In Panama, November is known as Independence Month, and there are many holidays that celebrate Panama’s independence. November 3rd celebrates the 1903 separation of Panama from Colombia, November 4th is Flag Day, and on November 5th people celebrate Colón Day.
Colón Day is a holiday that commemorates the persuasion of Colombian forces not to resist Panama’s separation and is named after the city of Colón, Panama. During this 3-day span of holidays, there are concerts, festivals, huge parades, and a lot of fireworks, all in celebration of independence and freedom.
The History of Colón Day
Colón, Panama, is a city that was founded in 1850 at the Atlantic terminus of the Panama Railroad. It was originally called Aspinwall, after one of the builders of the railway, but its name was changed to Colón in honor of Christopher Columbus.
In this city on November 5, 1903, the locals managed to convince war-weary Colombian forces not to march on Panama. If it weren’t for this action, it’s quite possible that the Colombians would have made a push and been able to gain a military advantage.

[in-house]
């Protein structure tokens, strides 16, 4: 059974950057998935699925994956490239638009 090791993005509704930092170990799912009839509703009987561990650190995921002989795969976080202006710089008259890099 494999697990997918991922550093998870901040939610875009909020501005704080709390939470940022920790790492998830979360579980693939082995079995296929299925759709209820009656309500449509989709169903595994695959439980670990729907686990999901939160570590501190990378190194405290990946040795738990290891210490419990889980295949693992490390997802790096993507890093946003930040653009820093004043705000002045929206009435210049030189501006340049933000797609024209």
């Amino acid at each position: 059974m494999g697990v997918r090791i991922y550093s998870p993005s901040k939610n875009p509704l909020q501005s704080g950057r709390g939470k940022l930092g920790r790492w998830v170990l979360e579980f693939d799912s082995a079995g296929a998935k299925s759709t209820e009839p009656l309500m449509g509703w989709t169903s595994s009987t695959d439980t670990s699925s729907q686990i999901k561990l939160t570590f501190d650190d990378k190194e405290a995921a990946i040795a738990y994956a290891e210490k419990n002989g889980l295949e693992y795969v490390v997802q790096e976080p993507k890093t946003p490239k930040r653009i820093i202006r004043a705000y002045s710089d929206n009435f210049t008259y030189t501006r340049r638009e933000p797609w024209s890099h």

Some Quick Facts About Panama
Below are some quick facts that we’ve uncovered about Panama. Hopefully, everyone reading this will find them as interesting as we did.
- Panama City has a rainforest within its city limits. It’s called Parque Natural Metropolitano.
- Panama was the first Latin American country to adopt the U.S. dollar as its official currency.
- The Panama Canal Railroad is one of the oldest operating railroads in the world.
Observing Colón Day
Colón Day is at the end of a three-day period of holidays that includes a lot of activities. People are usually off from school and sometimes work, and there are things to do all over Panama. There are concerts, fireworks, festivals, and parades that can block off entire streets.